Stunning images have emerged from Tasmania showing the sea glowing a rare electric blue.
Photographs taken off the island's north coast show the bioluminescent waters caused by noctiluca scintillans or sea sparkle as it is commonly known.
When waves or currents disturb the billions of single-celled algae or plant plankton, the tiny cells flash, illuminating the water around them.
It is thought the flashing mechanism is deployed to scare off predators.
While the phenomenon is not harmful to humans, the organisms eat other species, and so if there is a large amount of it, it will eat all the other plankton.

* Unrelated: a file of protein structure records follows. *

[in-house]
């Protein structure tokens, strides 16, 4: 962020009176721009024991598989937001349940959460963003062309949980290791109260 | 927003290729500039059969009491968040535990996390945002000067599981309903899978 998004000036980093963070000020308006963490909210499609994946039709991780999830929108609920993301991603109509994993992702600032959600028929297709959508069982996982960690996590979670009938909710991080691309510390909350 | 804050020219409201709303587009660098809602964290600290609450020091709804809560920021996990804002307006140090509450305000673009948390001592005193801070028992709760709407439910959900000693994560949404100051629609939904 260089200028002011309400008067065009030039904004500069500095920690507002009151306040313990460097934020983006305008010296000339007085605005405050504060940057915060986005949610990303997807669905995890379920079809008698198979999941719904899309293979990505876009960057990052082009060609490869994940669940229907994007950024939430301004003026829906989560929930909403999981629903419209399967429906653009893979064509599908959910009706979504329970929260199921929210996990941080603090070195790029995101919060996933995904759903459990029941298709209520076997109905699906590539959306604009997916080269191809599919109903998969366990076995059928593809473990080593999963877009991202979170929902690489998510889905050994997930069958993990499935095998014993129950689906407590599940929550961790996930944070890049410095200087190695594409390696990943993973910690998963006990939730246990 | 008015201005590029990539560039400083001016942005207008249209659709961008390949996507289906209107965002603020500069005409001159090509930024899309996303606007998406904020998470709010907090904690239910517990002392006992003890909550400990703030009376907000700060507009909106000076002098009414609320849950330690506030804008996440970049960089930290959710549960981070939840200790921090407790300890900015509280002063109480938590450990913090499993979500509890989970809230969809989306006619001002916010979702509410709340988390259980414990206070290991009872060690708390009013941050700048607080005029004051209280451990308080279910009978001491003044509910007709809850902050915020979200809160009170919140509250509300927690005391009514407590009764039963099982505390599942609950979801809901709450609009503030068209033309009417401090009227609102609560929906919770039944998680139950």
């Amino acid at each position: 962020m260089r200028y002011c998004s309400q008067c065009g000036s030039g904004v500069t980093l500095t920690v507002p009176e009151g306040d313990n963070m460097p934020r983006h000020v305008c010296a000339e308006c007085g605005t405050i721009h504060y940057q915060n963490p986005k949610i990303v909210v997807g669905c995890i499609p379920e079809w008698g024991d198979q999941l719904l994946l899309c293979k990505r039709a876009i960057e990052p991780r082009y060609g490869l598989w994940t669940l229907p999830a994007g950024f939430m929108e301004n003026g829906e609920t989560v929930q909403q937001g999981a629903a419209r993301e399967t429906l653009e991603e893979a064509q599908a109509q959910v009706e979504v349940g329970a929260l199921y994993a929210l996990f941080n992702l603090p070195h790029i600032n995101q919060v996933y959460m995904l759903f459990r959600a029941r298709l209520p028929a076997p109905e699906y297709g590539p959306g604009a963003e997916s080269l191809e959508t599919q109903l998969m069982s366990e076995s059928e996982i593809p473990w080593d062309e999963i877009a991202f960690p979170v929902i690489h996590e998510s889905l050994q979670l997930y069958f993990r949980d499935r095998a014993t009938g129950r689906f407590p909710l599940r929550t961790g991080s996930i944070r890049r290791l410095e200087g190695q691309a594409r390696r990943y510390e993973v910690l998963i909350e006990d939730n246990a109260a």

Sea sparkle was first reported in Sydney Harbour in 1860, hundred of miles to the north.
However, since the year 2000 it has moved southwards due climate change causing the oceans to become warmer, and also due to currents in the water.
Sea sparkle can also be sighted in Puerto Rico, Jamaica and California.